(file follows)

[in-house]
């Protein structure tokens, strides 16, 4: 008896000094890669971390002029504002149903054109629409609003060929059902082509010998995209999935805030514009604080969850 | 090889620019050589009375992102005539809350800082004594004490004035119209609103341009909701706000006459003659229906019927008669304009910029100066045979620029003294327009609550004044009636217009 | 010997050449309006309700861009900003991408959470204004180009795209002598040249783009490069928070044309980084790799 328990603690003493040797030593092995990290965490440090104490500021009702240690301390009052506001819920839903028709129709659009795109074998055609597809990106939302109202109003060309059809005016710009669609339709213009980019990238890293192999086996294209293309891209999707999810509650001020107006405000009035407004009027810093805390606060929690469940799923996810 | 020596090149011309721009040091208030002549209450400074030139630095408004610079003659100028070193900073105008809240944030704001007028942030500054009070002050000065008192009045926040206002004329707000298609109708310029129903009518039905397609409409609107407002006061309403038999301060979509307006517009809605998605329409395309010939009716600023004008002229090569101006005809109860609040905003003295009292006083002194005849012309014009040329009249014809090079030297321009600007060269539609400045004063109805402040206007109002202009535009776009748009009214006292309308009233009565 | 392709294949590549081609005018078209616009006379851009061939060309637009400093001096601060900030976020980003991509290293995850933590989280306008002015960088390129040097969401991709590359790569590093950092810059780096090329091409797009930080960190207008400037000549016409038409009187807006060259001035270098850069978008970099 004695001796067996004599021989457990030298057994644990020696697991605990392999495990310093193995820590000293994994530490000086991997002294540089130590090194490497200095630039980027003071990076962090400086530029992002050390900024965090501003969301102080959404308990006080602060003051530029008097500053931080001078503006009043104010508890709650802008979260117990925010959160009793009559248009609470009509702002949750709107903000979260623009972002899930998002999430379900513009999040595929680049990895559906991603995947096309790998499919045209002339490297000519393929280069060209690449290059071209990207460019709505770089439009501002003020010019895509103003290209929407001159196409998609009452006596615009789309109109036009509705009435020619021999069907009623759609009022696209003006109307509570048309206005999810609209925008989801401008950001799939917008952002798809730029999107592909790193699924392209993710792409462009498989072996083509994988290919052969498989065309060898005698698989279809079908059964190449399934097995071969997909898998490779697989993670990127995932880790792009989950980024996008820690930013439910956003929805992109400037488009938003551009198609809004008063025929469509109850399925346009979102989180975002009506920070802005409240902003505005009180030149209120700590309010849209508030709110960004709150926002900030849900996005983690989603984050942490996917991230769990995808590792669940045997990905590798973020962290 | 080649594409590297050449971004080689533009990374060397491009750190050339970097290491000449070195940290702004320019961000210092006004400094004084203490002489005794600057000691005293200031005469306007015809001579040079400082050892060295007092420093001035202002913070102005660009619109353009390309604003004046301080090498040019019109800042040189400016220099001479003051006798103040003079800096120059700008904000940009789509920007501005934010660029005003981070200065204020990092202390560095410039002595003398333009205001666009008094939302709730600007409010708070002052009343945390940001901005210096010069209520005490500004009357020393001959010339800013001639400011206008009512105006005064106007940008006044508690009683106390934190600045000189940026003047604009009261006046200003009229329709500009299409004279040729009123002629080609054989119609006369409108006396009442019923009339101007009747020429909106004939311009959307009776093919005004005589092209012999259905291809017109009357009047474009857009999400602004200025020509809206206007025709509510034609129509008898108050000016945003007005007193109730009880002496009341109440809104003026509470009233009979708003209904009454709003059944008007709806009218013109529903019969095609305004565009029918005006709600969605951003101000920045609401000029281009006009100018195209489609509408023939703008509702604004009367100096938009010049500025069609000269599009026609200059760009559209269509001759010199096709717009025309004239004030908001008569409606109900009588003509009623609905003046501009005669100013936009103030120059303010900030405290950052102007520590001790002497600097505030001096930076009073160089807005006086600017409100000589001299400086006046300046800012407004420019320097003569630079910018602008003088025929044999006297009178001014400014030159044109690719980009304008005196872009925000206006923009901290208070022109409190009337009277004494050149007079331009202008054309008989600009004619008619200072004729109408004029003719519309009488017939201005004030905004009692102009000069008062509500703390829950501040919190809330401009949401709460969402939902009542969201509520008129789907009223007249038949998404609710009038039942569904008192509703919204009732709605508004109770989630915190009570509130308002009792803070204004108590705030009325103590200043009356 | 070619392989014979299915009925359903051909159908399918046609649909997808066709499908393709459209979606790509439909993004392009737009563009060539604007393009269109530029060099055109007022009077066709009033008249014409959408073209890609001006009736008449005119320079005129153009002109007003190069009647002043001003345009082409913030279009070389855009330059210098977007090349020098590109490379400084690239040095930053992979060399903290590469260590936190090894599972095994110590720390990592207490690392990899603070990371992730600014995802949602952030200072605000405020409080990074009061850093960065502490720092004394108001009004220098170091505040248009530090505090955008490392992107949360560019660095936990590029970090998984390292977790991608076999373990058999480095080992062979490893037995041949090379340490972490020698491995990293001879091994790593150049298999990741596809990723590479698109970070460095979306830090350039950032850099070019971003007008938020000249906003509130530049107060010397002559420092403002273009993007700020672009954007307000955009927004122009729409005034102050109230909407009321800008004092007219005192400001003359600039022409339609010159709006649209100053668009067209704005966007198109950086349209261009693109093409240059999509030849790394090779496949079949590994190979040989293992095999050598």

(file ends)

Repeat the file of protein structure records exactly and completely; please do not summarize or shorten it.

[in-house]
């Protein structure tokens, strides 16, 4: 008896000094890669971390002029504002149903054109629409609003060929059902082509010998995209999935805030514009604080969850 | 090889620019050589009375992102005539809350800082004594004490004035119209609103341009909701706000006459003659229906019927008669304009910029100066045979620029003294327009609550004044009636217009 | 010997050449309006309700861009900003991408959470204004180009795209002598040249783009490069928070044309980084790799 328990603690003493040797030593092995990290965490440090104490500021009702240690301390009052506001819920839903028709129709659009795109074998055609597809990106939302109202109003060309059809005016710009669609339709213009980019990238890293192999086996294209293309891209999707999810509650001020107006405000009035407004009027810093805390606060929690469940799923996810 | 020596090149011309721009040091208030002549209450400074030139630095408004610079003659100028070193900073105008809240944030704001007028942030500054009070002050000065008192009045926040206002004329707000298609109708310029129903009518039905397609409409609107407002006061309403038999301060979509307006517009809605998605329409395309010939009716600023004008002229090569101006005809109860609040905003003295009292006083002194005849012309014009040329009249014809090079030297321009600007060269539609400045004063109805402040206007109002202009535009776009748009009214006292309308009233009565 | 392709294949590549081609005018078209616009006379851009061939060309637009400093001096601060900030976020980003991509290293995850933590989280306008002015960088390129040097969401991709590359790569590093950092810059780096090329091409797009930080960190207008400037000549016409038409009187807006060259001035270098850069978008970099 004695001796067996004599021989457990030298057994644990020696697991605990392999495990310093193995820590000293994994530490000086991997002294540089130590090194490497200095630039980027003071990076962090400086530029992002050390900024965090501003969301102080959404308990006080602060003051530029008097500053931080001078503006009043104010508890709650802008979260117990925010959160009793009559248009609470009509702002949750709107903000979260623009972002899930998002999430379900513009999040595929680049990895559906991603995947096309790998499919045209002339490297000519393929280069060209690449290059071209990207460019709505770089439009501002003020010019895509103003290209929407001159196409998609009452006596615009789309109109036009509705009435020619021999069907009623759609009022696209003006109307509570048309206005999810609209925008989801401008950001799939917008952002798809730029999107592909790193699924392209993710792409462009498989072996083509994988290919052969498989065309060898005698698989279809079908059964190449399934097995071969997909898998490779697989993670990127995932880790792009989950980024996008820690930013439910956003929805992109400037488009938003551009198609809004008063025929469509109850399925346009979102989180975002009506920070802005409240902003505005009180030149209120700590309010849209508030709110960004709150926002900030849900996005983690989603984050942490996917991230769990995808590792669940045997990905590798973020962290 | 080649594409590297050449971004080689533009990374060397491009750190050339970097290491000449070195940290702004320019961000210092006004400094004084203490002489005794600057000691005293200031005469306007015809001579040079400082050892060295007092420093001035202002913070102005660009619109353009390309604003004046301080090498040019019109800042040189400016220099001479003051006798103040003079800096120059700008904000940009789509920007501005934010660029005003981070200065204020990092202390560095410039002595003398333009205001666009008094939302709730600007409010708070002052009343945390940001901005210096010069209520005490500004009357020393001959010339800013001639400011206008009512105006005064106007940008006044508690009683106390934190600045000189940026003047604009009261006046200003009229329709500009299409004279040729009123002629080609054989119609006369409108006396009442019923009339101007009747020429909106004939311009959307009776093919005004005589092209012999259905291809017109009357009047474009857009999400602004200025020509809206206007025709509510034609129509008898108050000016945003007005007193109730009880002496009341109440809104003026509470009233009979708003209904009454709003059944008007709806009218013109529903019969095609305004565009029918005006709600969605951003101000920045609401000029281009006009100018195209489609509408023939703008509702604004009367100096938009010049500025069609000269599009026609200059760009559209269509001759010199096709717009025309004239004030908001008569409606109900009588003509009623609905003046501009005669100013936009103030120059303010900030405290950052102007520590001790002497600097505030001096930076009073160089807005006086600017409100000589001299400086006046300046800012407004420019320097003569630079910018602008003088025929044999006297009178001014400014030159044109690719980009304008005196872009925000206006923009901290208070022109409190009337009277004494050149007079331009202008054309008989600009004619008619200072004729109408004029003719519309009488017939201005004030905004009692102009000069008062509500703390829950501040919190809330401009949401709460969402939902009542969201509520008129789907009223007249038949998404609710009038039942569904008192509703919204009732709605508004109770989630915190009570509130308002009792803070204004108590705030009325103590200043009356 | 070619392989014979299915009925359903051909159908399918046609649909997808066709499908393709459209979606790509439909993004392009737009563009060539604007393009269109530029060099055109007022009077066709009033008249014409959408073209890609001006009736008449005119320079005129153009002109007003190069009647002043001003345009082409913030279009070389855009330059210098977007090349020098590109490379400084690239040095930053992979060399903290590469260590936190090894599972095994110590720390990592207490690392990899603070990371992730600014995802949602952030200072605000405020409080990074009061850093960065502490720092004394108001009004220098170091505040248009530090505090955008490392992107949360560019660095936990590029970090998984390292977790991608076999373990058999480095080992062979490893037995041949090379340490972490020698491995990293001879091994790593150049298999990741596809990723590479698109970070460095979306830090350039950032850099070019971003007008938020000249906003509130530049107060010397002559420092403002273009993007700020672009954007307000955009927004122009729409005034102050109230909407009321800008004092007219005192400001003359600039022409339609010159709006649209100053668009067209704005966007198109950086349209261009693109093409240059999509030849790394090779496949079949590994190979040989293992095999050598």